There are notes of intergalactic existentialism in "The Martian," as both Mark and the NASA crew are forced to question the nature of what they do and the benefits that it provides. Mark's time in isolation makes him question why he chose such a dangerous profession, and while he reflects on his love of natural science, he's forced to ask Commander Lewis to talk to his parents in case he doesn't return. Hermes flight commander Mitch Henderson (Sean Bean) voices one of the most powerful ideas in the film, stating that the international alliances and resources poured into rescuing Watney will make everything worth it.
The characterizations start out feeling a bit vague and flat, but deepen through the accumulation of little details. Even supporting players who show up for a scene or two have a life force, such as Donald Glover's Rich Purnell, a brilliant but eccentric young scientist who lives so deep inside his own head that he doesn't know the NASA director's name. One of the best scenes finds Kapoor and communications expert Mindy Park (Mackenzie Davis) interpreting the inflection of Mark's typed response to a radical scheme to rescue him: "Are you f-----g kidding me?" Kapoor hopes that Mark meant to indicate excitement at NASA's audacity, but deep down he knows that's probably not it.
The film's ecstatic peak is its most counter-intuitive sequence, a music montage near the climax that interrupts the flow of the rescue action to show the astronauts on Mark's old spaceship contacting their loved ones via satellite video: a husband shows his wife a record album that he bought for her birthday, and a father delights his kids by floating through the spaceship's interior in zero gravity, swallowing water globules like a porpoise going after minnows. Billions gather to watch the the rescue on live TV at the end, but nowhere else do we get the impression that all other drama has ceased while humanity frets over Mark's fate. For Mark it's life or death, but we infer that there are long stretches when the public has forgotten that he's stranded. The most significant recurring images in the film are closeups of sprigs sprouting from the potatoes that Mark buried in his greenhouse. Life goes on no matter what.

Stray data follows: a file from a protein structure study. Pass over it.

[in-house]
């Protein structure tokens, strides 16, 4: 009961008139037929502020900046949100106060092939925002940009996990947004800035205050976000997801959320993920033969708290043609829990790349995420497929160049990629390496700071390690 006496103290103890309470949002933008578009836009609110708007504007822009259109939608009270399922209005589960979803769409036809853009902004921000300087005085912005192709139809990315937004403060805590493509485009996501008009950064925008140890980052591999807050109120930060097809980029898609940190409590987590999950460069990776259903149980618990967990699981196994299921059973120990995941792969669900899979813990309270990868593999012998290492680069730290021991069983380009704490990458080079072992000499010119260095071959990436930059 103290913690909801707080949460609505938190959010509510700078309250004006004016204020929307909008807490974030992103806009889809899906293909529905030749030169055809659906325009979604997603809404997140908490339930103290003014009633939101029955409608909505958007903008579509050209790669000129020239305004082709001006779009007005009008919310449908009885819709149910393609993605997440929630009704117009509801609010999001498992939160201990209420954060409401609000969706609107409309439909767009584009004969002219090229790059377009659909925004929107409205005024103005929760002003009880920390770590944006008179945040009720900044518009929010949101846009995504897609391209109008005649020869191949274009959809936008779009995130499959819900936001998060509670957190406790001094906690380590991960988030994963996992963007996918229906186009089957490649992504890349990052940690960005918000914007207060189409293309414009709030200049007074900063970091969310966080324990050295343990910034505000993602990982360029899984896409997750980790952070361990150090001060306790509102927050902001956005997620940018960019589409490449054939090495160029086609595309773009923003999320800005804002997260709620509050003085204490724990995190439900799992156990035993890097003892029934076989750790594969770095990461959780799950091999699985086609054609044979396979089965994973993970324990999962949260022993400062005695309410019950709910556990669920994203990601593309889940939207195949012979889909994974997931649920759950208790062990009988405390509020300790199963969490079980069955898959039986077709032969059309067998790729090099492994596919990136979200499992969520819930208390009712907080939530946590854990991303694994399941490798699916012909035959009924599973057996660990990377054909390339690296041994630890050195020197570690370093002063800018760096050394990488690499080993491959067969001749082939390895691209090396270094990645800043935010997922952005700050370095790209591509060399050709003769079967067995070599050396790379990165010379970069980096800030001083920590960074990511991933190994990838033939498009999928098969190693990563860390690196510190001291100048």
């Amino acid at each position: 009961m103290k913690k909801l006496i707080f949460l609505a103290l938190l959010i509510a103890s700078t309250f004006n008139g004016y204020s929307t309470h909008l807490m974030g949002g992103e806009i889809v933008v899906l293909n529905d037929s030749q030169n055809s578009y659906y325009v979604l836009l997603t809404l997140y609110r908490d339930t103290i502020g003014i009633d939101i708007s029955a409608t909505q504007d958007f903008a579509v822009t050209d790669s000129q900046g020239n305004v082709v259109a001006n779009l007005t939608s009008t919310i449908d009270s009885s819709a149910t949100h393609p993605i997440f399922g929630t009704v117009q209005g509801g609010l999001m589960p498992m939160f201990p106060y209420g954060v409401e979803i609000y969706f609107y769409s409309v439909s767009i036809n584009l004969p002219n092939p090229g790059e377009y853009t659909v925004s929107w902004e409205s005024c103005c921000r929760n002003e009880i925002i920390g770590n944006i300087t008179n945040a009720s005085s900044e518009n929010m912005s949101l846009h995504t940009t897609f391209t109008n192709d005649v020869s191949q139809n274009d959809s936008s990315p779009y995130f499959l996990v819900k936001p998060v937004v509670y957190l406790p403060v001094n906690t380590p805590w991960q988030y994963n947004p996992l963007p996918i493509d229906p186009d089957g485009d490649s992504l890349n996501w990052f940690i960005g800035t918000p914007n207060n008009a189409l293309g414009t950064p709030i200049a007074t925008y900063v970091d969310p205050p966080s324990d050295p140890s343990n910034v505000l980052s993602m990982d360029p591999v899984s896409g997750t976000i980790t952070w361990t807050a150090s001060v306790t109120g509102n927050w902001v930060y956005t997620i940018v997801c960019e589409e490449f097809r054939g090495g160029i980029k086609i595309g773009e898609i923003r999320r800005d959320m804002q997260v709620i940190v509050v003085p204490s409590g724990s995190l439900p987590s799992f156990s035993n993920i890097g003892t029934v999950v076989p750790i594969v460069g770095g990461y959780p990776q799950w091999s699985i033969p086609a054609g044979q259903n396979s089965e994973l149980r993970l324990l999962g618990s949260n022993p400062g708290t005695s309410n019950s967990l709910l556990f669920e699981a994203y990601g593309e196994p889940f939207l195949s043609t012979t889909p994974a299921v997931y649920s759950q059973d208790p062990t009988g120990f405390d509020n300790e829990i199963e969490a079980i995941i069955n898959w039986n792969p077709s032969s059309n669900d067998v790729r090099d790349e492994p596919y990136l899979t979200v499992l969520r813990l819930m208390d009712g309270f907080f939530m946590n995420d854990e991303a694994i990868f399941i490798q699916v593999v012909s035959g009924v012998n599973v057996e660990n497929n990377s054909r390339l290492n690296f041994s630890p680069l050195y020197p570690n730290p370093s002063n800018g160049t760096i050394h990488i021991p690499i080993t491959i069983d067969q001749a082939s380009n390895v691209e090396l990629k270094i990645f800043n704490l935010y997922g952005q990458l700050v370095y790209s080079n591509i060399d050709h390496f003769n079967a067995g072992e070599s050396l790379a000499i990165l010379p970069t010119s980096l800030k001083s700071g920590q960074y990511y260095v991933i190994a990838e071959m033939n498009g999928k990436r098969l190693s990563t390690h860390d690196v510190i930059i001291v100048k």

In many of the stories included in The Martian Chronicles, Bradbury explores choosing illusion over reality. The choice of illusion is related to the strong emotions of love, hate and empathy.
La Farge (3) accepts an illusion for the love of his wife; non-acceptance would have led her to suffer further. Creating illusions in order to be loved kills the Martian and brings heartache to some of the illuded townspeople.
At the Santa Clara ROADSHOW in June 2014, Books & Manuscripts expert Ian Ehling appraised a collection of books by celebrated science fiction novelist Ray Bradbury, including Something Wicked This Way Comes, and The Martian Chronicles. Jennet Johnson, a relative of the archive's owner, had been an influential and much-loved English teacher of Bradbury's at Los Angeles High School in the 1930s.
Marvin wears a Roman soldier's uniform with old-fashioned basketball shoes. The style of these resembles the Chuck Taylor All-Stars brand name, considered to be the "generic" or "standard" basketball sneaker. His head is a black sphere with only eyes for features. The curved crest of his helmet appears, with the push-broom-like upper section, to comically resemble an ancient Greek hoplite's or a Roman Centurion's helmet. The appearance of the combination of Marvin's head and helmet allegedly led to Bugs Bunny thinking he was a "bowling ball wearing a spittoon" in one cartoon. Marvin speaks with a soft, nasally accent and often speaks technobabble. The helmet and skirt surrounding him are green, and his suit is red (in a few of the original shorts, his suit was green). He is also known for his quotes, "Where's the kaboom? There was supposed to be an Earth-shattering kaboom!", "Isn't that lovely?" and "This makes me very angry, very angry indeed."
On numerous occasions, Marvin has tried to destroy the Earth with his "Illudium Q-36 Explosive Space Modulator" (sometimes pronounced "Illudium Pu-36"). Marvin always laboriously over-pronounces the name of the device, which resembles a mere stick of dynamite, in order to avoid any possibility of confusing it with some other similar technology. Marvin attempts to destroy the Earth because, he reasons, "it obstructs my view of Venus"; he has been trying to destroy the Earth for more than two millennia, suggesting that members of his species, and possibly martian creatures in general, have extremely long lifespans. The original reference to "Uranium Pu-36" changed to "Illudium Pu-36" in subsequent cartoons. Marvin is consistently foiled by Bugs Bunny. He has battled for space territory, Planet X, with Daffy Duck. 2b1af7f3a8